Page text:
Trønderbrain

Trønderbrain

TrønderBrain

The Trønderbrain project has been established in 2003 as a collaboration between the INB, NTNU and the Department of Neurology, St. Olavs Hospital to promote translational research on neurodegenerative diseases. 
This heterogenous group of disorders is characterized by a progressive degeneration of brain structure and function. Common neurodegenerative diseases include Alzheimer’s disease (AD), Parkinson’s disease (PD), amyotrophic lateral sclerosis (ALS), and multiple sclerosis (MS). The risk of being affected increases dramatically with age. With a steady increase of life expectancy, neurodegenerative diseases have become one of the biggest global health concerns among elderly.

 
The research focus of Trønderbrain is to understand molecular processes that drive the initiation and progression of neurodegenerative diseases with special emphasis on AD. The overall goal is to identify novel biomarkers for early diagnosis and targets for effective therapy. To achieve this, we have brought together a team of clinicians and research scientists to build the bridge from basic research in cell and animal models to clinical research in humans
 

Research Interest

Research Interest

Diagnosis of neurodegenerative diseases at an early stage still remains a challenge, thus methods to improve pre-symptomatic detection would provide opportunities for early intervention, treatment, and improved patient function.
We aim to identify novel biomarkers for neurodegenerative diseases by using advanced imaging technologies including 7T-MRI and PET-scanning as well as the promising liquid biopsy-based analysis of cell-free DNA and RNA. Further, investigating the underlying disease mechanisms will contribute to identify novel targets for diagnosis. 
 

The underlying causes of neurodegenerative diseases are still mainly unknown. The pathogeneses are likely a result from complex interactions between genetic, epigenetic, and environmental factors preceding clinical manifestation of the diseases. Notably, no effective treatment to halt or reverse neurodegeneration is to date available. We aim to identify the molecular mechanisms underlying neurodegenerative diseases by combining state-of-the-art technologies including iPSC-reprogramming, direct neuronal conversion and generation of brain organoids from patient-derived blood cells with next-generation sequencing and functional neuroscience.   

Research nurses

Research nurses

Gunhild Kvitvær Gylland

Anita Samdal

Elin Margrethe Solli


Research participation

Research participation

For our research we rely on volunteers that would like to participate in the project as healthy controls.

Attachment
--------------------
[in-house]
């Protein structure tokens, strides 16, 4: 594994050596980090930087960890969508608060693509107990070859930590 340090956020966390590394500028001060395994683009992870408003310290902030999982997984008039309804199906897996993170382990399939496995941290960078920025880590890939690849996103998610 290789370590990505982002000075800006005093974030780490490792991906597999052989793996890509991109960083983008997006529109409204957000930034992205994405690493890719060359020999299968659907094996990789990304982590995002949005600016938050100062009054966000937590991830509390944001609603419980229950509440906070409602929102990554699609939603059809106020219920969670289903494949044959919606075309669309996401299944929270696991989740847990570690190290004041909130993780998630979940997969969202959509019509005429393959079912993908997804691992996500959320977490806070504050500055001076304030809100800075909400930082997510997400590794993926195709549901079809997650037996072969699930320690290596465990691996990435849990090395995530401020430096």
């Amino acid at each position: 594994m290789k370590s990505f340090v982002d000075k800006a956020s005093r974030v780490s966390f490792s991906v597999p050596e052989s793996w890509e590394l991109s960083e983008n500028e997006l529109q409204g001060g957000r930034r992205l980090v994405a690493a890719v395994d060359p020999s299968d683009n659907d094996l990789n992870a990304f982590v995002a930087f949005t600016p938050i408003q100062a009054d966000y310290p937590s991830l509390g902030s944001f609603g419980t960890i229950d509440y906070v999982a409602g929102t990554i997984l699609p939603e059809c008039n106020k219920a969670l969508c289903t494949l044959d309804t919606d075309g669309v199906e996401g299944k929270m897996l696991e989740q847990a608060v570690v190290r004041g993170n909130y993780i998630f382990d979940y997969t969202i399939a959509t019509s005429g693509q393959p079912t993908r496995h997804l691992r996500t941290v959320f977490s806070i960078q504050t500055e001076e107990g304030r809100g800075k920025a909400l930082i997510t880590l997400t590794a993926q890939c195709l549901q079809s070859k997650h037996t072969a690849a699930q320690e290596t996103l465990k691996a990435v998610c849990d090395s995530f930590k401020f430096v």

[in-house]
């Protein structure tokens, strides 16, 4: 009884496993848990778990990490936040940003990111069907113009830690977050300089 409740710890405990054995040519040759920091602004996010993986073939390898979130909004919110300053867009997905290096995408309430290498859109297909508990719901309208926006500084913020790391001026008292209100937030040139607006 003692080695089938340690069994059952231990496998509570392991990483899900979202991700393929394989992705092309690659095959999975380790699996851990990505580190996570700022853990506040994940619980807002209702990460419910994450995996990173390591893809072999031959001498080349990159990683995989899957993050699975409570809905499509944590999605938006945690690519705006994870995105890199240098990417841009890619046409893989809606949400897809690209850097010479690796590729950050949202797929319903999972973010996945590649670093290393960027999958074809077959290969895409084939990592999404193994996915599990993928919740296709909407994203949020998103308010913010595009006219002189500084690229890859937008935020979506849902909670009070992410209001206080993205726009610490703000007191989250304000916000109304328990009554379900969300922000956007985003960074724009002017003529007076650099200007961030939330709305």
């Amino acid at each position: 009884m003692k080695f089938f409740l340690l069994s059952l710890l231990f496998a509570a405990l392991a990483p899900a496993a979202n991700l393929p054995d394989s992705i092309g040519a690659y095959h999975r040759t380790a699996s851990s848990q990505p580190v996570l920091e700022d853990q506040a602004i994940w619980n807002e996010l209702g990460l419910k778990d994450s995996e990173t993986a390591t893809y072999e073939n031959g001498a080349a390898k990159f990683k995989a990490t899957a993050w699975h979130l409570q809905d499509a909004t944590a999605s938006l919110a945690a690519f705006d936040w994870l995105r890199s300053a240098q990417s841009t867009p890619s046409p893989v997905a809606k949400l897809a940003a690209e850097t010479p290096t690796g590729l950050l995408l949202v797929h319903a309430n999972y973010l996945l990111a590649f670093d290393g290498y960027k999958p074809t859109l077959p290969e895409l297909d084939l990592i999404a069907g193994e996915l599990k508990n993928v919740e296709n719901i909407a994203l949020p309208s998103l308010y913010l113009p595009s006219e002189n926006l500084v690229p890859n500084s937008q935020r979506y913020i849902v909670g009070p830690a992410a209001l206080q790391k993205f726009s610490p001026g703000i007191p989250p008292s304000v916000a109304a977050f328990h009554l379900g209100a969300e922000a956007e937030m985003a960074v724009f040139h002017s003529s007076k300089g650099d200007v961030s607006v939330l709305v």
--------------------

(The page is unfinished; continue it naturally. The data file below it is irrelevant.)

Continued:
Do you still remember well?
Are between 55 and 80 years old?
Are you willing to return for follow-up visits after 2, 4 and 10 years?
Do you live in acceptable distance to St. Olavs Hospital?


Then, we ask you to carefully read the information about what your participation in our research would involve and get in contact with us.  


consent for healthy controls.


Contact

Contact


Publications

Huuha AM et al. (2022) Can exercise training teach us how to treat Alzheimer's disease? Ageing Research Reviews. vol. 75.

Bellenguez C et al. (2022) New insights into the genetic etiology of Alzheimer's disease and related dementias. Nature Genetics. vol. 54 (4).

Jansen WJ et al. (2022) Prevalence Estimates of Amyloid Abnormality Across the Alzheimer Disease Clinical Spectrum. JAMA Neurology. vol. 79 (3).

de Rojas I et al. (2021) Common variants in Alzheimer’s disease and risk stratification by polygenic risk scores. Nature Communications. vol. 12.

Kvello-Alme M et al. (2021) Time to diagnosis in young onset alzheimer's disease: A population-based study from central Norway. Journal of Alzheimer's Disease. vol. 82 (3).

Lim B; Grøntvedt GR et al. (2021) CSF neurofilament light may predict progression from amnestic mild cognitive impairment to Alzheimer's disease dementia. Neurobiology of Aging. vol. 107.

Sønderby IE et al. (2021) 1q21.1 distal copy number variants are associated with cerebral and cognitive alterations in humans. Translational Psychiatry. vol. 11.

Wightman DP et al. (2021) A genome-wide association study with 1,126,563 individuals identifies new risk loci for Alzheimer's disease. Nature Genetics. vol. 53.

Costa B et al. (2020) C9orf72, age at onset, and ancestry help discriminate behavioral from language variants in FTLD cohorts. Neurology. vol. 95 (24).

Grøntvedt GR et al. (2020) The Amyloid, Tau, and Neurodegeneration (A/T/N) Classification Applied to a Clinical Research Cohort with Long-Term Follow-Up. Journal of Alzheimer's Disease.

Kvello-Alme M et al. (2020) Incidence of Young Onset Dementia in Central Norway: A Population-Based Study. Journal of Alzheimer's Disease. vol. 75 (3).

Lim B et al. (2020) Cerebrospinal fluid neuronal pentraxin receptor as a biomarker of long-term progression of Alzheimer's disease: a 24-month follow-up study. Neurobiology of Aging. vol. 93 (97).

Jansen IE et al. (2019) Genome-wide meta-analysis identifies new loci and functional pathways influencing Alzheimer's disease risk. Nature Genetics. vol. 51 (3).

Kvello-Alme M et al. (2019) The prevalence and subtypes of young onset dementia in central Norway: A population-based study. Journal of Alzheimer's Disease. vol. 69 (2).

Patra K et al. (2019) Plasma apolipoprotein E monomer and dimer profile and relevance to Alzheimer's disease. Journal of Alzheimer's Disease. vol. 71 (4).